9 Best Snacks for When You’re Trying to Cut Back on Sodium
Chances are you're eating way too much salt, and most of it is coming from packaged foods—not the shaker on your dining table. Trade them in for these healthy, low-salt diet snacks that won't blow your daily sodium budget.
Apples with peanut butter
Apples with peanut butter can be great low-salt diet snacks, but you have to make sure of one thing—that the only ingredient in the PB is plain ground organic peanuts, no salt added. One tablespoon of peanut butter can have 0 mg of sodium, and one medium apple has 0 mg, too. “The apple provides you with fiber and water for hydration, and the peanut butter provides you with protein for satiety,” says Keri Glassman, RD, a dietitian in New York City. Keep an eye out for the signs that you’re eating too much sodium.
Nuts are a powerful disease fighter that you probably already have in your pantry. A quarter-cup serving of dry roasted almonds without added salt has only 2 mg of sodium, making almonds great diet snacks. “Nuts and seeds are a heart-healthy snack when eaten in moderation, providing your body with monounsaturated and polyunsaturated fats,” says Tiffany DeWitt, RD, a dietitian in Columbus, OH. “Choose the unsalted variety and eat them alone or mixed into yogurt for a crunchy taste.” Learn more about how nuts can help fight disease.
Popcorn makes an excellent whole-grain snack, as long as you’re avoiding the butter-and-salt-filled kind. Opt for air-popped popcorn or make homemade popcorn instead. (Here’s how to make DIY microwave popcorn.) At only 1 mg of sodium per cup, you can munch on this low-salt snack without any problems. “This kind of popcorn is low in calories—only 31 calories a cup—and doesn’t contain any bad oils that can increase fat consumption,” says DeWitt. Instead of salt, try adding herbs or nutritional yeast, which has a buttery flavor but is actually dairy-free.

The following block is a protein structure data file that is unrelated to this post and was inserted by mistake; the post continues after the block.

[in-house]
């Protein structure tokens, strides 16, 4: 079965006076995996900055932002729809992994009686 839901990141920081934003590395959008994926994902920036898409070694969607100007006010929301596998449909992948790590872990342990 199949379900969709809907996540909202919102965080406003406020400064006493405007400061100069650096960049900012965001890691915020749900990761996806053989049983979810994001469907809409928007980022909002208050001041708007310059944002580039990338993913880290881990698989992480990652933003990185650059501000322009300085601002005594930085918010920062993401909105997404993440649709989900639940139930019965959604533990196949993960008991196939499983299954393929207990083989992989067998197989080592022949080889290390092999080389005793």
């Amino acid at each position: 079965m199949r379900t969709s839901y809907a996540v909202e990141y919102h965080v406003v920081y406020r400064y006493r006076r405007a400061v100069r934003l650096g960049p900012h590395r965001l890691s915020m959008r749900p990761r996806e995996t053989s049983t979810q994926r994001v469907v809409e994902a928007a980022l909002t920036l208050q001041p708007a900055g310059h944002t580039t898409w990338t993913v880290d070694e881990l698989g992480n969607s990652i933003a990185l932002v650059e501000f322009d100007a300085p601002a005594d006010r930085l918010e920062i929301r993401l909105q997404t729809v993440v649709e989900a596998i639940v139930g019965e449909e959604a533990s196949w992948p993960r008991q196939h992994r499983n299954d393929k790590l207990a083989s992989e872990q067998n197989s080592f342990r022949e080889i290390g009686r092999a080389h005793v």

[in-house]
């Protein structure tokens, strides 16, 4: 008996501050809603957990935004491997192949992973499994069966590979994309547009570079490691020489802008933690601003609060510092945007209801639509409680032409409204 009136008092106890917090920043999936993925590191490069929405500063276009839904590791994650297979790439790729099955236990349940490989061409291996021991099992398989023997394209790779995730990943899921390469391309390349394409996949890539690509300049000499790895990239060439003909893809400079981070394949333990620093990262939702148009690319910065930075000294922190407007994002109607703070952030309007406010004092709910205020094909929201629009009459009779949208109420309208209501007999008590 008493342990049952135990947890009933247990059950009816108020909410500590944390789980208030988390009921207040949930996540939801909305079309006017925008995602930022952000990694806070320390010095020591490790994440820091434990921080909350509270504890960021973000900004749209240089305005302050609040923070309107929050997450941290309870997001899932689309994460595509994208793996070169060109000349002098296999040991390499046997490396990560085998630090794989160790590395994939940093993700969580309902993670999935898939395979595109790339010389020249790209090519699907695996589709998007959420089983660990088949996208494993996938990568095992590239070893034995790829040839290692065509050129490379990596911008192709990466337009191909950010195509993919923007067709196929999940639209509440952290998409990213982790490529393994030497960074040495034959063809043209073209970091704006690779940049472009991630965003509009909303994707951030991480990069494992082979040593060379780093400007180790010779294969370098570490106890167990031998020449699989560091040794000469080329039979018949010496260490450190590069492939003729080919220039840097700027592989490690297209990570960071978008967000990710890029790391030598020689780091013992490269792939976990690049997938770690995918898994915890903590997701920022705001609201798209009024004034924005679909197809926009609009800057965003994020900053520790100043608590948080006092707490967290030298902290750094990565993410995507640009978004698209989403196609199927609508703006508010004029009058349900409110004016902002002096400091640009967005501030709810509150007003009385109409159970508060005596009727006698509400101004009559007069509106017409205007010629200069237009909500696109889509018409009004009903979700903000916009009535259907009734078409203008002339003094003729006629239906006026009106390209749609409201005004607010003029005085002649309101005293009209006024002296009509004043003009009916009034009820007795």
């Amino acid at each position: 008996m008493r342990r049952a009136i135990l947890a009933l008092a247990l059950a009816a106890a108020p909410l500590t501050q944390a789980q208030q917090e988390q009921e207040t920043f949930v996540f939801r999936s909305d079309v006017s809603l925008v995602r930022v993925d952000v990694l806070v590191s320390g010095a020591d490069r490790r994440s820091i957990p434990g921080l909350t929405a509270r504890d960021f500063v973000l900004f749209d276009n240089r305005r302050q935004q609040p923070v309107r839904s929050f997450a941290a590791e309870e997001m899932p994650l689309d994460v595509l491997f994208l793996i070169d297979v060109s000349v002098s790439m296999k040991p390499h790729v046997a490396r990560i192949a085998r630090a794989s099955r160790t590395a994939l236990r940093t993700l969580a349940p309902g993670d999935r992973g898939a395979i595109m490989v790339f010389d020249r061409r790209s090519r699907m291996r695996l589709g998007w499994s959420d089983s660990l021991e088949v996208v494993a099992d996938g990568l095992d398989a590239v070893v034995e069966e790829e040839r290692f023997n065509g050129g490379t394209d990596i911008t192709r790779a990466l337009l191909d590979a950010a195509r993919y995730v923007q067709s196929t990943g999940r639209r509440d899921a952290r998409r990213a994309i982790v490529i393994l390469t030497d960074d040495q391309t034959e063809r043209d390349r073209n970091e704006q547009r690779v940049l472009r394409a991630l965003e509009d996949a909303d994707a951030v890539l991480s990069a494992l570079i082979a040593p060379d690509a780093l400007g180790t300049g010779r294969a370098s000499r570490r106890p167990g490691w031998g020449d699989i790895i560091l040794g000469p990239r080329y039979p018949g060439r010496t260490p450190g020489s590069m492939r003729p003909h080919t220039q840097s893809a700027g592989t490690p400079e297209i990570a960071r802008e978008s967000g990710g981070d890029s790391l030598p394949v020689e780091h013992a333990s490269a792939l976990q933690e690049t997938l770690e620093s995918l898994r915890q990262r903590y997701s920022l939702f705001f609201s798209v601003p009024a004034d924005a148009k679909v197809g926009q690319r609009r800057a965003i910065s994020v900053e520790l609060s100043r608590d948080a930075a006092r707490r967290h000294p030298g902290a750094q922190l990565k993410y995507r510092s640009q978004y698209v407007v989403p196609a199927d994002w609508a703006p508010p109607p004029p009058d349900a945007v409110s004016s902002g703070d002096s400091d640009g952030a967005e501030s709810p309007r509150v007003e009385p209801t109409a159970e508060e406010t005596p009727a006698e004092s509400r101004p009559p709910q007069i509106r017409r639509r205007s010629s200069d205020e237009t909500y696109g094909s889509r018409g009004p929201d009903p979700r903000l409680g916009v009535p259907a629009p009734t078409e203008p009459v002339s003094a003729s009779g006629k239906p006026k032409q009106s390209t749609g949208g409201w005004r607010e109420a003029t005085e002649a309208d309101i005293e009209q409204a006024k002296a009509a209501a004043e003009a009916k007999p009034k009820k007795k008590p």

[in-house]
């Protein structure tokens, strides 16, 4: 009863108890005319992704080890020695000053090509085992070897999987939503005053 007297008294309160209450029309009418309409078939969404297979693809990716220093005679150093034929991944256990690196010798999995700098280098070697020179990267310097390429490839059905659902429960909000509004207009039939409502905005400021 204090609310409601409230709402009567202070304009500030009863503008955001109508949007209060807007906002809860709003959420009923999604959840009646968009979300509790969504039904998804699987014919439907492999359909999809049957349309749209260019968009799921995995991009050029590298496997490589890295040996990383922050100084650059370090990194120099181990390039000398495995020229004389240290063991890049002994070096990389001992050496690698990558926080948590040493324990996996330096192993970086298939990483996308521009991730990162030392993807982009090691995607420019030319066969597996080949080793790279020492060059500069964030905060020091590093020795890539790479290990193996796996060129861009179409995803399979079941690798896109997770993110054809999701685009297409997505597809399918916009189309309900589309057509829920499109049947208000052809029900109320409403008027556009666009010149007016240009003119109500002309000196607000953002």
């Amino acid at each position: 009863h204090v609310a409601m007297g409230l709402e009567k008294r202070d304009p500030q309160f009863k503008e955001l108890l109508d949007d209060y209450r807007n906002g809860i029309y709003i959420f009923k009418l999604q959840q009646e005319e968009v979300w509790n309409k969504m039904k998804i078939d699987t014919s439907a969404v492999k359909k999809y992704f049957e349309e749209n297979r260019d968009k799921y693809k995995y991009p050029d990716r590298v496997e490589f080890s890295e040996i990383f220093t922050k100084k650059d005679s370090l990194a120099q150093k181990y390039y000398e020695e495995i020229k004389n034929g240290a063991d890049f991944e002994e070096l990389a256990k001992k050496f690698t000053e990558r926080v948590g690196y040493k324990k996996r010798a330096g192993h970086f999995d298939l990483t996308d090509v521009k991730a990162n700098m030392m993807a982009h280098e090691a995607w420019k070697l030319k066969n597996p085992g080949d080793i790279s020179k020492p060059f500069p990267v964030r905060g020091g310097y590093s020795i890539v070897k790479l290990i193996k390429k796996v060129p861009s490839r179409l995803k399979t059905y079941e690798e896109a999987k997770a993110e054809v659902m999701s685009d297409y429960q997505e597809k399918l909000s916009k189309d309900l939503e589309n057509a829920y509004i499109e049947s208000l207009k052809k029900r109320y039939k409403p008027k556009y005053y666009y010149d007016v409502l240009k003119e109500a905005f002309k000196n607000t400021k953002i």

Edamame alone without all that added salt only contains 5 mg of sodium per cup. Soybeans are a great source of protein, as well as a bit of calcium, iron, and vitamin C. Edamame are also a top-ranked source of plant protein for people who don’t eat meat, making them top-notch diet snacks. Here are some other healthy snacks you can eat.
Raw veggies and Greek-yogurt dip
Carrots and celery sticks are much more enjoyable when you can dunk them in a savory dip, but many dips are high in salt that quickly make the snack unhealthy. “Swap ranch dressing or other high-sodium dips for a Greek-yogurt based dip to get the same filling taste, but less salt,” Glassman says. One medium carrot has 42 mg of sodium, and depending on the brand, many Greek yogurt-based dips can range from 25 to 100 mg of sodium per serving. If you’re not into veggies, eat your Greek yogurt with a side of berries. One serving of Greek yogurt contains only 50 to 70 mg of sodium, while a whopping one cup of berries contains 0 mg. “Get the antioxidant boost of berries and the protein from the yogurt to keep you full and satisfied until your next meal,” says Glassman.
“Fruit is naturally low in sodium, so pick whatever type your taste buds desire,” says DeWitt. A variety of fruits contain 2 mg of sodium or less, including strawberries and bananas. Many are also high in potassium, which could help fight high blood pressure, a common symptom of a high-sodium diet. These are the foods that can help lower high blood pressure.
Roasted chickpeas are a protein-rich snack. “Add avocado oil or coconut oil, and toss with spices like curry, paprika, and cumin for flavor and an antioxidant boost,” Glassman says. Chickpeas are great low-salt diet snacks, as they only contain 6 mg of sodium per half cup. Just be sure to rinse canned chickpeas before roasting, as the liquid they come packed in is filled with sodium. “These beans are also a great source of fiber to help promote good digestion,” she says. These foods high in sodium are a sneaky source of added salt in your diet.
Steer clear of store-bought versions, which can be teaming with salt, and bake your own addictive kale chips. Take a bag of raw kale, arrange it in one layer on a cookie sheet, give it a light coating of vegetable spray, and add the herbs and spices of your choice before baking or roasting at about 350 degrees for 10 to 12 minutes. Kale is a naturally low-salt superfood, with 11 mg of sodium per cup, and generous doses of beta-carotene, vitamins C and K, and calcium, among other key nutrients. Here are 5 more reasons to put kale in your cart.
Mixing in whole fruits and vegetables rather than packaged is a great way to keep your salt content down. When tossing ingredients in a blender, include foods like leafy greens, peanut butter, strawberries, banana, and avocado, and you’ll be keeping your sodium intake below 20 mg, all while getting in your protein, potassium, and healthy fats. Check out these other delicious snacks that nutritionists eat themselves.